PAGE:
Alaa Abdel-Fattah, Egypt’s most notorious political detainee, on hunger strike

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Alaa Abdel-Fattah, an icon of the Egyptian revolution, sentenced to five years in prison for “spreading false information”, began a hunger strike on Saturday to protest against his detention.

Alaa Abdel-Fattahcentral figure of the “revolution” of 2011 and the most famous political detainee in Egypt, has been on hunger strike since Saturday to denounce his detention, his mother Laila Soueif announced on Monday April 4 to AFP.

“He refuses to eat because his prison situation needs to change, he is placed under reinforced surveillance, solitary confinement, he is not allowed books, physical exercise and this prison is notorious for not abide by any law,” she explained.

In December, Alaa Abdel Fattah, 40, was sentenced to five years in prison for “spreading false information” and his former lawyer Mohamed al-Baqer and blogger Mohamed Ibrahim, alias Oxygen, to four years. Sentenced by a special court, they have no right to appeal.

His sister Mona Seif tweeted that she visited her brother in prison on Monday, where he refused to take the food she had brought him, because “he had been on a hunger strike since the first day of the Ramadan (Saturday)”.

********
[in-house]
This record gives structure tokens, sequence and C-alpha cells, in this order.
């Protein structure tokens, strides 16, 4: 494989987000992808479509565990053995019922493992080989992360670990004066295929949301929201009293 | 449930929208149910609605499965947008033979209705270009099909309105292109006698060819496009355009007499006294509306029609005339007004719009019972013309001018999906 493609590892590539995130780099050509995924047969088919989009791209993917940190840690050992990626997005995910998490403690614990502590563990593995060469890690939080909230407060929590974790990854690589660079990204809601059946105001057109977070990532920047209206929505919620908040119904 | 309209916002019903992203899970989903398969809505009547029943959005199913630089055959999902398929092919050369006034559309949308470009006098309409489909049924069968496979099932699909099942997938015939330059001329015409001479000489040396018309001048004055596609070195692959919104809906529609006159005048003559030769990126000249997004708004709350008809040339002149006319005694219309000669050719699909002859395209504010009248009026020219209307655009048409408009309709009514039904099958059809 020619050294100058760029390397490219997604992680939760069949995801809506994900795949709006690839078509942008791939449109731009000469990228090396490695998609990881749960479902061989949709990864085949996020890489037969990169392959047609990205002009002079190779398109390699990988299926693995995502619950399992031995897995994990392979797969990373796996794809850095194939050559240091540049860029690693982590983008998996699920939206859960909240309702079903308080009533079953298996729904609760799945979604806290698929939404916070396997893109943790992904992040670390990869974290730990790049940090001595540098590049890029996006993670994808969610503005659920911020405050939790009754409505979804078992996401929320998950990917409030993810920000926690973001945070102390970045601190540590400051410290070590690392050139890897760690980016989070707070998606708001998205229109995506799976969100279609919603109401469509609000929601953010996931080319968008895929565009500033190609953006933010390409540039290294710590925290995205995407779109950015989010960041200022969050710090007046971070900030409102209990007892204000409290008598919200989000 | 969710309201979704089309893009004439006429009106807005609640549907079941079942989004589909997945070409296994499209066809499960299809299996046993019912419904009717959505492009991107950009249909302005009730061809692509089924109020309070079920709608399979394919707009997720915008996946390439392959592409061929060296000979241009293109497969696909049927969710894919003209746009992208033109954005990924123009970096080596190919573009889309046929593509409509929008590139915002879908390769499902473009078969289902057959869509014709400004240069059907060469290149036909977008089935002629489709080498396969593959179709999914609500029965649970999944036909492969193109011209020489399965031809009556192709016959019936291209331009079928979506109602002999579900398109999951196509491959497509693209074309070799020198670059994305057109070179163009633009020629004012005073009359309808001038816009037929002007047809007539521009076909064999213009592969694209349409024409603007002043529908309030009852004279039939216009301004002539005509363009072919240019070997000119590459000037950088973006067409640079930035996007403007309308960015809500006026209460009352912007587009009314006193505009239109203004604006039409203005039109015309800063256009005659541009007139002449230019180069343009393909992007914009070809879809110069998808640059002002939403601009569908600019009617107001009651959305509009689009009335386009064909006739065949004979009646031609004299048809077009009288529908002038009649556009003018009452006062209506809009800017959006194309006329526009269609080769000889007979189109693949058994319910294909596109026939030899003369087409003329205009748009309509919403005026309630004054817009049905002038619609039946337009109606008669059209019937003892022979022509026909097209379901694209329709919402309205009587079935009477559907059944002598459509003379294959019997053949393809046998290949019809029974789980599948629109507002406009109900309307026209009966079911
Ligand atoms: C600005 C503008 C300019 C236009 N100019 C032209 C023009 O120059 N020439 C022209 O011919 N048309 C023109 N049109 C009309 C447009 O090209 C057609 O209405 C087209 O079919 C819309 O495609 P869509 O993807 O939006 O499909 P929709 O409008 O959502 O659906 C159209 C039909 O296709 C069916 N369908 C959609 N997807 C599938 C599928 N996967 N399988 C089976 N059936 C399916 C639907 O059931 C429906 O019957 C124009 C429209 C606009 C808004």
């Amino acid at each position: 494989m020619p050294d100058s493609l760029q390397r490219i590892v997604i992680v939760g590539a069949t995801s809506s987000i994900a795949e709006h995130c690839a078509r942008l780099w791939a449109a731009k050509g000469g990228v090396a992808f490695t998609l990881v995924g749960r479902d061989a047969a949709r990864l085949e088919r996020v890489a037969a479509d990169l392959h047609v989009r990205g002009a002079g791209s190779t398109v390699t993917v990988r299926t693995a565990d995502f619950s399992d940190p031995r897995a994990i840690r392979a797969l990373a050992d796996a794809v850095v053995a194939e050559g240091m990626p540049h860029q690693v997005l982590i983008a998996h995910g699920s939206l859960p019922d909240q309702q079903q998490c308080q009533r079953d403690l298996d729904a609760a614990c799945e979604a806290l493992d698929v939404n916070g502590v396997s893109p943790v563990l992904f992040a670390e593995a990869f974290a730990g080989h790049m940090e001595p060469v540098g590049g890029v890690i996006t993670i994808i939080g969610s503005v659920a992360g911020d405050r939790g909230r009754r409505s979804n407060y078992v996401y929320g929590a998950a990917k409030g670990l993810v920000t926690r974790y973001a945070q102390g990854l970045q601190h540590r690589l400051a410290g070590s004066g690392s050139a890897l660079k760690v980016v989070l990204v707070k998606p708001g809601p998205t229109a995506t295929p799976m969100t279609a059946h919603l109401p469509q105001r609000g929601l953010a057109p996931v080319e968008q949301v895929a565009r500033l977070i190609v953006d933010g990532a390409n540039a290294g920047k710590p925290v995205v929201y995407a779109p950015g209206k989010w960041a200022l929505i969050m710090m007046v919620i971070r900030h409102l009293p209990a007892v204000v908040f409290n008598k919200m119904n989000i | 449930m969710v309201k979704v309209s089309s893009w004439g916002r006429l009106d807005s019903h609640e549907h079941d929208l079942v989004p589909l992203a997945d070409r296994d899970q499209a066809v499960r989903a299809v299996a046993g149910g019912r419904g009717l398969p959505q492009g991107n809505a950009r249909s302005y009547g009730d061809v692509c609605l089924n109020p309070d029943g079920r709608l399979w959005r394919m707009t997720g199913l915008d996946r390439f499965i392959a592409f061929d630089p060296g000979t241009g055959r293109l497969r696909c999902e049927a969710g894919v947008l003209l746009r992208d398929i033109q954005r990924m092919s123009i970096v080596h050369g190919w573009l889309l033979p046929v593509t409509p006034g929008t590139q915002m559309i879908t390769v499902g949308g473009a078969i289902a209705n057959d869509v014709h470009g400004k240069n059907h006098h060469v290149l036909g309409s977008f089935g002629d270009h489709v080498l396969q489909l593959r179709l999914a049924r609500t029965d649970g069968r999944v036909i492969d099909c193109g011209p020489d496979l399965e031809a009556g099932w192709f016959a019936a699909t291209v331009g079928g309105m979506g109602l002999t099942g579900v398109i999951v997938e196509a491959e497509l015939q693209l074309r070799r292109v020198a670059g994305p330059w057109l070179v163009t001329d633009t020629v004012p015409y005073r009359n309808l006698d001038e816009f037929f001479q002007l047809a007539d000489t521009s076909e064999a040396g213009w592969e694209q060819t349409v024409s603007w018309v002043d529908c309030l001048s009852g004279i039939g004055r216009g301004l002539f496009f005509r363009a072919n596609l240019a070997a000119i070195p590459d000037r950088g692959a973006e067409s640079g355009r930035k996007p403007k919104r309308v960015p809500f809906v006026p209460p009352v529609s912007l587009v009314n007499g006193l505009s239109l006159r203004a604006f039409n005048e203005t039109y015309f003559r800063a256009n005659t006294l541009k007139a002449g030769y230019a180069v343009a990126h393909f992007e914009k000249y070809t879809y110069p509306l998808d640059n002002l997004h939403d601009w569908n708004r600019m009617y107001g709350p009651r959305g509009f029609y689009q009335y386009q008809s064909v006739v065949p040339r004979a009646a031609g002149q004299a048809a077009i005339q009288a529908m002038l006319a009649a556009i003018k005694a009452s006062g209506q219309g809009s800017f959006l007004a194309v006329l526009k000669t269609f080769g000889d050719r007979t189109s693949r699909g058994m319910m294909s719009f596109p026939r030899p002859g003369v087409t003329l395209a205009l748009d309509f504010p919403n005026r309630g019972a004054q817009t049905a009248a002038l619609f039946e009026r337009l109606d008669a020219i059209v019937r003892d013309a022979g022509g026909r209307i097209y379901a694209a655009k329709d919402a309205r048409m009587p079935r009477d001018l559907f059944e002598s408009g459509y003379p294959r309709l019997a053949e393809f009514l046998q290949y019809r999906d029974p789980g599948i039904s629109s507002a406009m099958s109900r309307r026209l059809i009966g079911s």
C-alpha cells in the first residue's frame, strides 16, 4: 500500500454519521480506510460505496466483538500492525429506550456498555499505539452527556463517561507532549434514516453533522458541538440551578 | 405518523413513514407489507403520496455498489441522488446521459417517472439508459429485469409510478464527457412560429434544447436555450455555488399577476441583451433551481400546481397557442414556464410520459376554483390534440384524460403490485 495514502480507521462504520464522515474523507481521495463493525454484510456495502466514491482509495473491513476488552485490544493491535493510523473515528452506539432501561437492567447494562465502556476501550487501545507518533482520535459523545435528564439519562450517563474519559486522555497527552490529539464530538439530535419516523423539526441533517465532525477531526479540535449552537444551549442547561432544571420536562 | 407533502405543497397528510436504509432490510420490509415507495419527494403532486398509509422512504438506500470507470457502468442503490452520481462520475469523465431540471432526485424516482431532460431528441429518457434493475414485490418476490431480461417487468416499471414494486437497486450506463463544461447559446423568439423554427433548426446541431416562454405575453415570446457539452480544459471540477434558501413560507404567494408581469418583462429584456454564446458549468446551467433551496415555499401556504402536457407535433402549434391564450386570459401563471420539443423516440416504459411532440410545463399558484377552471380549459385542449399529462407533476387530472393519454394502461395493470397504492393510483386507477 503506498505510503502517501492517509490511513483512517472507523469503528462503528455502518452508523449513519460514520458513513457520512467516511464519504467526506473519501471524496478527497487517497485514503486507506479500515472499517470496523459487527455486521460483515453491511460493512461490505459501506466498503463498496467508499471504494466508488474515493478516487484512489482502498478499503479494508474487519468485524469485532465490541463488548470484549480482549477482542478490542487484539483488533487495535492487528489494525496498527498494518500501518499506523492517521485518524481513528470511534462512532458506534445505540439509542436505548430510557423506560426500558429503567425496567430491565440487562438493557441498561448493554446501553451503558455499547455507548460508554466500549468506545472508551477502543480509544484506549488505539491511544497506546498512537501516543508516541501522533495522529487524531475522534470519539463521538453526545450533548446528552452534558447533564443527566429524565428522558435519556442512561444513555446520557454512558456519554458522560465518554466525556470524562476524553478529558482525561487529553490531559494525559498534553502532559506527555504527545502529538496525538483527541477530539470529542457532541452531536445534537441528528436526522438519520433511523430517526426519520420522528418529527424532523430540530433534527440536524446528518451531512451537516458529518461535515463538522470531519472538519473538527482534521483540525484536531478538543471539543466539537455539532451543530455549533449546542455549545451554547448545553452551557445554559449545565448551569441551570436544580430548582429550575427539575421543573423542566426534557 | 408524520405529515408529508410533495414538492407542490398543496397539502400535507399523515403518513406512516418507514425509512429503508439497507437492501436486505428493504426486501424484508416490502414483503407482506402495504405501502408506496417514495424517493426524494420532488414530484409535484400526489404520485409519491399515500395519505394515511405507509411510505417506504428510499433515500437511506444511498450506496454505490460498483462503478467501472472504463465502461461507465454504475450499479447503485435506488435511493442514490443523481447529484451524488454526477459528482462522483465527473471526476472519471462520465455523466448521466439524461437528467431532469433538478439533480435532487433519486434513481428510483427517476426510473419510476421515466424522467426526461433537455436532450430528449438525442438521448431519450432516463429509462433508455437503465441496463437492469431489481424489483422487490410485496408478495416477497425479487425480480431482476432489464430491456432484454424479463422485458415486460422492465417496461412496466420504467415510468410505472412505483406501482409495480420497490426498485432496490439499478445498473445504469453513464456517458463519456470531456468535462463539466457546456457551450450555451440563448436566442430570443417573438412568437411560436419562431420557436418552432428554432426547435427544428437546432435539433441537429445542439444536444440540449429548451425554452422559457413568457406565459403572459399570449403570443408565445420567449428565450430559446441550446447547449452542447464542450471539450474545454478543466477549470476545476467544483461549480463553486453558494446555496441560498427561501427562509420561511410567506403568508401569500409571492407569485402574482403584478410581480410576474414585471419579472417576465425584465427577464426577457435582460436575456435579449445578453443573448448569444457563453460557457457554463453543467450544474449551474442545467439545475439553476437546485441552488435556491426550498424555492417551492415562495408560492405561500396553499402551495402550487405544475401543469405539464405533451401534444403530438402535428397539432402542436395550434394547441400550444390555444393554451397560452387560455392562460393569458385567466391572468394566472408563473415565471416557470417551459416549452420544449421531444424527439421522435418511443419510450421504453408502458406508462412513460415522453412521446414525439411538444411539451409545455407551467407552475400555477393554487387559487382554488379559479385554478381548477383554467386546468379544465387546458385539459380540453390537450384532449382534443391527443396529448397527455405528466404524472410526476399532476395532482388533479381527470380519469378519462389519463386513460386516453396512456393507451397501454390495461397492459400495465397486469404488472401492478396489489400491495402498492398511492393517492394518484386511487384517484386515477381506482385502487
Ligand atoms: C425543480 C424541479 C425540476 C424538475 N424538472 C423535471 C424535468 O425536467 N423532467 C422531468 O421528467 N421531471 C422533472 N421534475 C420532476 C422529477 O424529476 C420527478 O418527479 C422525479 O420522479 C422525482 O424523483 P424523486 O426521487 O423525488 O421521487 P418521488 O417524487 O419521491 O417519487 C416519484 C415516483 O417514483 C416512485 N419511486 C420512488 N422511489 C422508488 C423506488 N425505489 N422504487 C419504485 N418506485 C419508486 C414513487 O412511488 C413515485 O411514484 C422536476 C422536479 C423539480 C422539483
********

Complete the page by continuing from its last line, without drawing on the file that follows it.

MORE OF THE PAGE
sad record

A central figure in the popular uprising that ousted President Hosni Mubarak during the Arab Spring, Alaa Abdel Fattah holds a sad record: he has been imprisoned under every president of the most populous Arab country for more than a decade.

His last arrest dates back to September 2019 after rare protests against current President Abdel Fattah al-Sisi, who has gradually muzzled the population since he came to power in 2013.

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The country has 60,000 prisoners of conscience, including, according to Amnesty International, “peaceful activists, human rights defenders, lawyers, academics and journalists detained solely for exercising their rights to freedom of expression, assembly peace and association”.

Among them is the former unsuccessful candidate for the only democratic presidential election in Egypt in 2012, Abdel Moneim Aboul Foutouh, a former leader of the Muslim Brotherhood – an organization declared “terrorist” by the government. His family said in a statement that he “suffered a barbaric attack on March 23 by an officer” in his prison in a suburb of Cairo, holding “the regime responsible for his life and his physical and mental health. “.

With AFP

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